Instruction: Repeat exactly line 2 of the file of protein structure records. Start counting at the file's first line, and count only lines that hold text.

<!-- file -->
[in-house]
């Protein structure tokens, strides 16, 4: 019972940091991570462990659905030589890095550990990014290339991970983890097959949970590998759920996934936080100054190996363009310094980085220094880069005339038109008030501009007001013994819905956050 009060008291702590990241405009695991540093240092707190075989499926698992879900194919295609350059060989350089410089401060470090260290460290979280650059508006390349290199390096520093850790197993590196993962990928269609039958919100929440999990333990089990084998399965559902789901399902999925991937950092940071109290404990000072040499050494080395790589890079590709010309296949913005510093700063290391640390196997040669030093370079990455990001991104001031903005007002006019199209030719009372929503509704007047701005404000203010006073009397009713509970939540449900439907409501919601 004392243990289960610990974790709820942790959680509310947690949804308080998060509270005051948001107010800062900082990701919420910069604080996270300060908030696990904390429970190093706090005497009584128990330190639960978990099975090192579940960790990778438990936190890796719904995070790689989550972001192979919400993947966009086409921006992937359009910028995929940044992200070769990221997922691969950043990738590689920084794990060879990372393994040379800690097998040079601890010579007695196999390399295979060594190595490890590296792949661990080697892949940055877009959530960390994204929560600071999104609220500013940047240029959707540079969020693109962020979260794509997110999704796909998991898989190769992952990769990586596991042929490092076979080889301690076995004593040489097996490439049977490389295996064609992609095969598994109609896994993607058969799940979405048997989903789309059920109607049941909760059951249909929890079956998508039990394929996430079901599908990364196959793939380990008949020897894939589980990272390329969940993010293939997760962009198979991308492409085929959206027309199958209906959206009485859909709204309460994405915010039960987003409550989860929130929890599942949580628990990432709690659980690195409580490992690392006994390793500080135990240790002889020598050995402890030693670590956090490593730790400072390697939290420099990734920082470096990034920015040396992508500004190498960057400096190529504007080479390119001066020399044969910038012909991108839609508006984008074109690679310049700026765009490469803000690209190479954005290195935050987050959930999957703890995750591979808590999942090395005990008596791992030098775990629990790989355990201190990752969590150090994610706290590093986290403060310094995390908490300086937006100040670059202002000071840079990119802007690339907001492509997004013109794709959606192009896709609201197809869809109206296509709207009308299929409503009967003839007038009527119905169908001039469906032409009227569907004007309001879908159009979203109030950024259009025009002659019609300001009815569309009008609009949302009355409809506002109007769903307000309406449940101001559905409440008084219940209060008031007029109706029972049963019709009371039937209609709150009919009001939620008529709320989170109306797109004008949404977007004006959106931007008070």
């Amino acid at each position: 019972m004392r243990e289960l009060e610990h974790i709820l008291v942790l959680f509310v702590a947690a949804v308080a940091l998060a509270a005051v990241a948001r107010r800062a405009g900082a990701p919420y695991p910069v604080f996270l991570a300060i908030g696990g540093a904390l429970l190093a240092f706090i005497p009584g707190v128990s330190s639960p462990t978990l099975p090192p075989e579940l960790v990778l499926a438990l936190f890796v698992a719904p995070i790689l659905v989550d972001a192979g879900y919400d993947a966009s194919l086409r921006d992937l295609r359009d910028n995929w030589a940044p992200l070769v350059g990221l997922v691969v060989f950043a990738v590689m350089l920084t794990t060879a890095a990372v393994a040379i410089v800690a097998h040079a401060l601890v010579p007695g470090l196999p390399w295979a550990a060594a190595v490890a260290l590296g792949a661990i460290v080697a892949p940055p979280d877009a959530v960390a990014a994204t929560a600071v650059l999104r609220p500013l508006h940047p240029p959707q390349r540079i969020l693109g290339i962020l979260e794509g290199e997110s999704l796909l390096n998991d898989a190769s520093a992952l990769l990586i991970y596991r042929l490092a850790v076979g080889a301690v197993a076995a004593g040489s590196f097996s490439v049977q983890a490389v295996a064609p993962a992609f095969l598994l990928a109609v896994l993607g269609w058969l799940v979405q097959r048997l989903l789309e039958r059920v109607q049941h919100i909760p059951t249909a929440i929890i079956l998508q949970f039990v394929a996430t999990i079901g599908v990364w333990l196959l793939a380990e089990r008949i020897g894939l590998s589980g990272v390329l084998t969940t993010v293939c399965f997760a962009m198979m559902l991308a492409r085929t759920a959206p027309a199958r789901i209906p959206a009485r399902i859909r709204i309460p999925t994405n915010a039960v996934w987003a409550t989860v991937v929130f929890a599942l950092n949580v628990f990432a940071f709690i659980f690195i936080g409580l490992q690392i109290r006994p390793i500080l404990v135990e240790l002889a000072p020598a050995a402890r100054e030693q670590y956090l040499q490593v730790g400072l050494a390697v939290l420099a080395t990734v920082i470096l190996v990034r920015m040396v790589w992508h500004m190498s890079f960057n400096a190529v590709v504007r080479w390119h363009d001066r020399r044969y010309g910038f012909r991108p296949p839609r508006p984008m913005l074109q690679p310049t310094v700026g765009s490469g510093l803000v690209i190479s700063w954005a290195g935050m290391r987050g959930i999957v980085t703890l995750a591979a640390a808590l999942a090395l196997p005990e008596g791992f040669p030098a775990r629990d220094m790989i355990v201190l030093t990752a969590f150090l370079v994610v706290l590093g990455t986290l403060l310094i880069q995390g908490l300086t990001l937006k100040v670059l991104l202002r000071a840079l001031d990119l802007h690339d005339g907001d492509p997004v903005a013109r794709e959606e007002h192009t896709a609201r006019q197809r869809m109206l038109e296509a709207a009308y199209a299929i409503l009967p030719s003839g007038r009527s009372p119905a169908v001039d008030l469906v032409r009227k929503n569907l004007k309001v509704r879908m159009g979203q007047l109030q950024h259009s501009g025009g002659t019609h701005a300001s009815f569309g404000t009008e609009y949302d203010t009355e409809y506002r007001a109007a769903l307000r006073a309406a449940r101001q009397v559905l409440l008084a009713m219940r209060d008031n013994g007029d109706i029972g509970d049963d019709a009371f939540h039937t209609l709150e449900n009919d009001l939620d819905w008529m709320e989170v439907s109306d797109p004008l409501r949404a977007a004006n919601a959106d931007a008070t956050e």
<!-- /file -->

């Protein structure tokens, strides 16, 4: 019972940091991570462990659905030589890095550990990014290339991970983890097959949970590998759920996934936080100054190996363009310094980085220094880069005339038109008030501009007001013994819905956050 009060008291702590990241405009695991540093240092707190075989499926698992879900194919295609350059060989350089410089401060470090260290460290979280650059508006390349290199390096520093850790197993590196993962990928269609039958919100929440999990333990089990084998399965559902789901399902999925991937950092940071109290404990000072040499050494080395790589890079590709010309296949913005510093700063290391640390196997040669030093370079990455990001991104001031903005007002006019199209030719009372929503509704007047701005404000203010006073009397009713509970939540449900439907409501919601 004392243990289960610990974790709820942790959680509310947690949804308080998060509270005051948001107010800062900082990701919420910069604080996270300060908030696990904390429970190093706090005497009584128990330190639960978990099975090192579940960790990778438990936190890796719904995070790689989550972001192979919400993947966009086409921006992937359009910028995929940044992200070769990221997922691969950043990738590689920084794990060879990372393994040379800690097998040079601890010579007695196999390399295979060594190595490890590296792949661990080697892949940055877009959530960390994204929560600071999104609220500013940047240029959707540079969020693109962020979260794509997110999704796909998991898989190769992952990769990586596991042929490092076979080889301690076995004593040489097996490439049977490389295996064609992609095969598994109609896994993607058969799940979405048997989903789309059920109607049941909760059951249909929890079956998508039990394929996430079901599908990364196959793939380990008949020897894939589980990272390329969940993010293939997760962009198979991308492409085929959206027309199958209906959206009485859909709204309460994405915010039960987003409550989860929130929890599942949580628990990432709690659980690195409580490992690392006994390793500080135990240790002889020598050995402890030693670590956090490593730790400072390697939290420099990734920082470096990034920015040396992508500004190498960057400096190529504007080479390119001066020399044969910038012909991108839609508006984008074109690679310049700026765009490469803000690209190479954005290195935050987050959930999957703890995750591979808590999942090395005990008596791992030098775990629990790989355990201190990752969590150090994610706290590093986290403060310094995390908490300086937006100040670059202002000071840079990119802007690339907001492509997004013109794709959606192009896709609201197809869809109206296509709207009308299929409503009967003839007038009527119905169908001039469906032409009227569907004007309001879908159009979203109030950024259009025009002659019609300001009815569309009008609009949302009355409809506002109007769903307000309406449940101001559905409440008084219940209060008031007029109706029972049963019709009371039937209609709150009919009001939620008529709320989170109306797109004008949404977007004006959106931007008070």